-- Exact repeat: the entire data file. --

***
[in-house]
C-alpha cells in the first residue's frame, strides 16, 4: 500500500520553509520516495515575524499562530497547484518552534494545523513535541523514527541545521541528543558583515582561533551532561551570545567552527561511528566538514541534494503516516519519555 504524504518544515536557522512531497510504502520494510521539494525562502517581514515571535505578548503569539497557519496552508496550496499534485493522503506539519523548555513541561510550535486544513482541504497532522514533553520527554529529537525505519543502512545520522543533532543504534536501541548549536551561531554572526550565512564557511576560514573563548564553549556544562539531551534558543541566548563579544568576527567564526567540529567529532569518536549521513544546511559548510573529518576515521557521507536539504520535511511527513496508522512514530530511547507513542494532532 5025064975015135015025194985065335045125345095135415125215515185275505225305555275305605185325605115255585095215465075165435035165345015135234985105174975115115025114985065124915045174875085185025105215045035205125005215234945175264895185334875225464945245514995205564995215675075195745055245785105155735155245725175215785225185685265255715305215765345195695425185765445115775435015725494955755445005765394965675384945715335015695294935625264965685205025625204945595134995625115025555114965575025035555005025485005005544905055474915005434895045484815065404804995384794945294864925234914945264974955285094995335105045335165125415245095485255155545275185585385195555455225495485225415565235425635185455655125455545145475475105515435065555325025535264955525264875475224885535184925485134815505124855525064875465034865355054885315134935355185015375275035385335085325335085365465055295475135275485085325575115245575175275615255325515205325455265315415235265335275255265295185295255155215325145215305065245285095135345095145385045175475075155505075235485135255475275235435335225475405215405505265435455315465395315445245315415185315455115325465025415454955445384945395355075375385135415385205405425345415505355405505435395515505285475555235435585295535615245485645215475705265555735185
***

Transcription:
[in-house]
C-alpha cells in the first residue's frame, strides 16, 4: 500500500520553509520516495515575524499562530497547484518552534494545523513535541523514527541545521541528543558583515582561533551532561551570545567552527561511528566538514541534494503516516519519555 504524504518544515536557522512531497510504502520494510521539494525562502517581514515571535505578548503569539497557519496552508496550496499534485493522503506539519523548555513541561510550535486544513482541504497532522514533553520527554529529537525505519543502512545520522543533532543504534536501541548549536551561531554572526550565512564557511576560514573563548564553549556544562539531551534558543541566548563579544568576527567564526567540529567529532569518536549521513544546511559548510573529518576515521557521507536539504520535511511527513496508522512514530530511547507513542494532532 5025064975015135015025194985065335045125345095135415125215515185275505225305555275305605185325605115255585095215465075165435035165345015135234985105174975115115025114985065124915045174875085185025105215045035205125005215234945175264895185334875225464945245514995205564995215675075195745055245785105155735155245725175215785225185685265255715305215765345195695425185765445115775435015725494955755445005765394965675384945715335015695294935625264965685205025625204945595134995625115025555114965575025035555005025485005005544905055474915005434895045484815065404804995384794945294864925234914945264974955285094995335105045335165125415245095485255155545275185585385195555455225495485225415565235425635185455655125455545145475475105515435065555325025535264955525264875475224885535184925485134815505124855525064875465034865355054885315134935355185015375275035385335085325335085365465055295475135275485085325575115245575175275615255325515205325455265315415235265335275255265295185295255155215325145215305065245285095135345095145385045175475075155505075235485135255475275235435335225475405215405505265435455315465395315445245315415185315455115325465025415454955445384945395355075375385135415385205405425345415505355405505435395515505285475555235435585295535615245485645215475705265555735185